In response to its international isolation, the Palestinian terror group Hamas has undertaken a new political program in an attempt to present a “more moderate image,” aiming to improve relations with Western countries and neighboring states such as Egypt, The Associated Press reported.
In its new manifesto, Hamas has removed references to a holy war against Jews and includes the possibility of accepting a Palestinian state created along the 1967 lines in the West Bank, the Gaza Strip and eastern Jerusalem.
The document fails to clarify, however, what would be considered an effective end to the terror group’s conflict with the Jewish state, and does not include any reference regarding official recognition of Israel.
The manifesto also downplays the terror group’s ties to its parent movement, the Muslim Brotherhood, which is classified as a terror organization by the Egyptian government.
Hamas’s new political program is due to be made public toward the end of March, but will not officially replace the organization’s 1988 founding covenant, which includes anti-Semitic language and explicitly calls for Israel’s destruction—asserting the need to confront the “usurpation of Palestine by the Jews through jihad.”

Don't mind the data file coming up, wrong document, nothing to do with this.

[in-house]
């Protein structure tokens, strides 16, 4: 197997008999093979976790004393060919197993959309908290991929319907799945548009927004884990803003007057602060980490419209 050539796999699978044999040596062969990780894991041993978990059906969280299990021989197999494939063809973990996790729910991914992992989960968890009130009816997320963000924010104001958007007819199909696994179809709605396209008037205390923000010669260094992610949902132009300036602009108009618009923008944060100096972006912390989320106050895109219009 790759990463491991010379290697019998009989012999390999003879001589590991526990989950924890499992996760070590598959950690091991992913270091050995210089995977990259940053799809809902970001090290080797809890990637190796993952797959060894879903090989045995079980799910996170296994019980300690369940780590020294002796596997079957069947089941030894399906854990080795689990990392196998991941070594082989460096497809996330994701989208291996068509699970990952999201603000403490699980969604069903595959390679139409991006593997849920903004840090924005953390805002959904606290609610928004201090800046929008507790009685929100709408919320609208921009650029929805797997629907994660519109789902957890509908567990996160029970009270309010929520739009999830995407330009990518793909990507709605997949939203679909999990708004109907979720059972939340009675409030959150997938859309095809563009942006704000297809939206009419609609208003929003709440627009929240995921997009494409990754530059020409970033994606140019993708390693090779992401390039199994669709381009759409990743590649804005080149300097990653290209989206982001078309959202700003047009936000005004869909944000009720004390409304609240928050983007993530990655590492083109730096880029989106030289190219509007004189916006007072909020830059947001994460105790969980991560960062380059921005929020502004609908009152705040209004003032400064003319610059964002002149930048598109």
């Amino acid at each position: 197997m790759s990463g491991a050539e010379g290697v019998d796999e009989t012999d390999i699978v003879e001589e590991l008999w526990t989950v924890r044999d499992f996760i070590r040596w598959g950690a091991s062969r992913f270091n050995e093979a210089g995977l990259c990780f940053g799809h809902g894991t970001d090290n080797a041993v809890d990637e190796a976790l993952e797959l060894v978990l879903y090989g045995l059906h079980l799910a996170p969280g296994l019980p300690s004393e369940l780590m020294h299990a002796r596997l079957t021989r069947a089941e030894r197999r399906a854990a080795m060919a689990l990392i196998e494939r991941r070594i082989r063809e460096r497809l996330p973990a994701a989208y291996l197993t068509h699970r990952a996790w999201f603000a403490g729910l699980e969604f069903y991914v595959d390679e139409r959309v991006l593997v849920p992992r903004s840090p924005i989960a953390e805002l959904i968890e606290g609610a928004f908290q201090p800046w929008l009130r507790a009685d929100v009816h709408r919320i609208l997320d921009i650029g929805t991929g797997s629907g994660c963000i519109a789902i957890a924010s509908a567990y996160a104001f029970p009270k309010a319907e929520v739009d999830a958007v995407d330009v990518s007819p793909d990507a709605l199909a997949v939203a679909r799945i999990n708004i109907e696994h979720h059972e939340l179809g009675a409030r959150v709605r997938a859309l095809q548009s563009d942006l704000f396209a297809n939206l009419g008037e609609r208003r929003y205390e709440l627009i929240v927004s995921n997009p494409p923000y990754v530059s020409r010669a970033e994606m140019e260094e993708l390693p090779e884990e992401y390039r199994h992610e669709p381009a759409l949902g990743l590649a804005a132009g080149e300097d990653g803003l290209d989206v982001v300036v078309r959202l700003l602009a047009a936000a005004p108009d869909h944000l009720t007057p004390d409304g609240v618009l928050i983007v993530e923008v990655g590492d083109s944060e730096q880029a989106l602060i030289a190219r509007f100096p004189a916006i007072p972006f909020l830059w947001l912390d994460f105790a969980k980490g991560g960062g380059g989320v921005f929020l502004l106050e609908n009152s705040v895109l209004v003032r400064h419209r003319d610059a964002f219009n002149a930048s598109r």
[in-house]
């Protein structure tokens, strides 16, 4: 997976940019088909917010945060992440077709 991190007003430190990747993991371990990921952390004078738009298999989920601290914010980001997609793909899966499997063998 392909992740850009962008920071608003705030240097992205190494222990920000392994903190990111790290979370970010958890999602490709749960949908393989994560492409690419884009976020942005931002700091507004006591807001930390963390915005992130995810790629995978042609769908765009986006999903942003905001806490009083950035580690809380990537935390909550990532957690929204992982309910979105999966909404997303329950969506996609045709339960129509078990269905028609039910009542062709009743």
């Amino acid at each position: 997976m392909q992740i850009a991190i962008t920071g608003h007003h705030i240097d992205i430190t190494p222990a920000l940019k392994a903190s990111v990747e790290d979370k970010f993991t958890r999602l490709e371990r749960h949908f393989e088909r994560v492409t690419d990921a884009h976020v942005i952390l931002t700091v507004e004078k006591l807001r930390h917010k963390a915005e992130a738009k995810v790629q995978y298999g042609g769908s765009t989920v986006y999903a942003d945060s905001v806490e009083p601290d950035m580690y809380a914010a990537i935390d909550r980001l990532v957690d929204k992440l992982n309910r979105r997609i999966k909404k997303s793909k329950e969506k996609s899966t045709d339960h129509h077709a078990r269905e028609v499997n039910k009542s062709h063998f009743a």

Hamas official Salah Bardawil confirmed to the Associated Press the document has been approved and represents “the culmination of political experiments the movement has experienced through its history.”
Gaza analyst Akram Atallah said the document does not represent any significant shift in policy, saying it “carries a kind of superficial change, but in fact it upholds most of Hamas’s principles.” JNS.ORG